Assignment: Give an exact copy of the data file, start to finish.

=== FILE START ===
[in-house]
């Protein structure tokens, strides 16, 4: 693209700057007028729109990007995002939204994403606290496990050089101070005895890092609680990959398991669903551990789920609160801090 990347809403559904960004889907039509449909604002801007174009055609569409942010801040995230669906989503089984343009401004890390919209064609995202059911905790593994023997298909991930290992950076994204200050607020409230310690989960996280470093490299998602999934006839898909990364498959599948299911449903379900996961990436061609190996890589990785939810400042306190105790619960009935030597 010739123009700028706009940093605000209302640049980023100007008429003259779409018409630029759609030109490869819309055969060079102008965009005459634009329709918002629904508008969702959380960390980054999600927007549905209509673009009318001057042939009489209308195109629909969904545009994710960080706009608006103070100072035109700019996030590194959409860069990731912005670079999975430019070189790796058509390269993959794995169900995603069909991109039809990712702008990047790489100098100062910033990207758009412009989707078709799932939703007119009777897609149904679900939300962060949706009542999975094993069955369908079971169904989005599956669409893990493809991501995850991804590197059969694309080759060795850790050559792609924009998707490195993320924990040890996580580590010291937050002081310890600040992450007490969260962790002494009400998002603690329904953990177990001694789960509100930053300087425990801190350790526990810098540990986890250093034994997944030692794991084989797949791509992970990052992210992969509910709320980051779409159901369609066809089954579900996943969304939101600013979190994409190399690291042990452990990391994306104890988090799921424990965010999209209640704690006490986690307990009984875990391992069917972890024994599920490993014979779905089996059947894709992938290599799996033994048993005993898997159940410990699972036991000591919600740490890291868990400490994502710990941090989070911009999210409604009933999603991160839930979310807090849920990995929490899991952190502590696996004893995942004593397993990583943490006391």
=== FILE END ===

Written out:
[in-house]
């Protein structure tokens, strides 16, 4: 693209700057007028729109990007995002939204994403606290496990050089101070005895890092609680990959398991669903551990789920609160801090 990347809403559904960004889907039509449909604002801007174009055609569409942010801040995230669906989503089984343009401004890390919209064609995202059911905790593994023997298909991930290992950076994204200050607020409230310690989960996280470093490299998602999934006839898909990364498959599948299911449903379900996961990436061609190996890589990785939810400042306190105790619960009935030597 010739123009700028706009940093605000209302640049980023100007008429003259779409018409630029759609030109490869819309055969060079102008965009005459634009329709918002629904508008969702959380960390980054999600927007549905209509673009009318001057042939009489209308195109629909969904545009994710960080706009608006103070100072035109700019996030590194959409860069990731912005670079999975430019070189790796058509390269993959794995169900995603069909991109039809990712702008990047790489100098100062910033990207758009412009989707078709799932939703007119009777897609149904679900939300962060949706009542999975094993069955369908079971169904989005599956669409893990493809991501995850991804590197059969694309080759060795850790050559792609924009998707490195993320924990040890996580580590010291937050002081310890600040992450007490969260962790002494009400998002603690329904953990177990001694789960509100930053300087425990801190350790526990810098540990986890250093034994997944030692794991084989797949791509992970990052992210992969509910709320980051779409159901369609066809089954579900996943969304939101600013979190994409190399690291042990452990990391994306104890988090799921424990965010999209209640704690006490986690307990009984875990391992069917972890024994599920490993014979779905089996059947894709992938290599799996033994048993005993898997159940410990699972036991000591919600740490890291868990400490994502710990941090989070911009999210409604009933999603991160839930979310807090849920990995929490899991952190502590696996004893995942004593397993990583943490006391």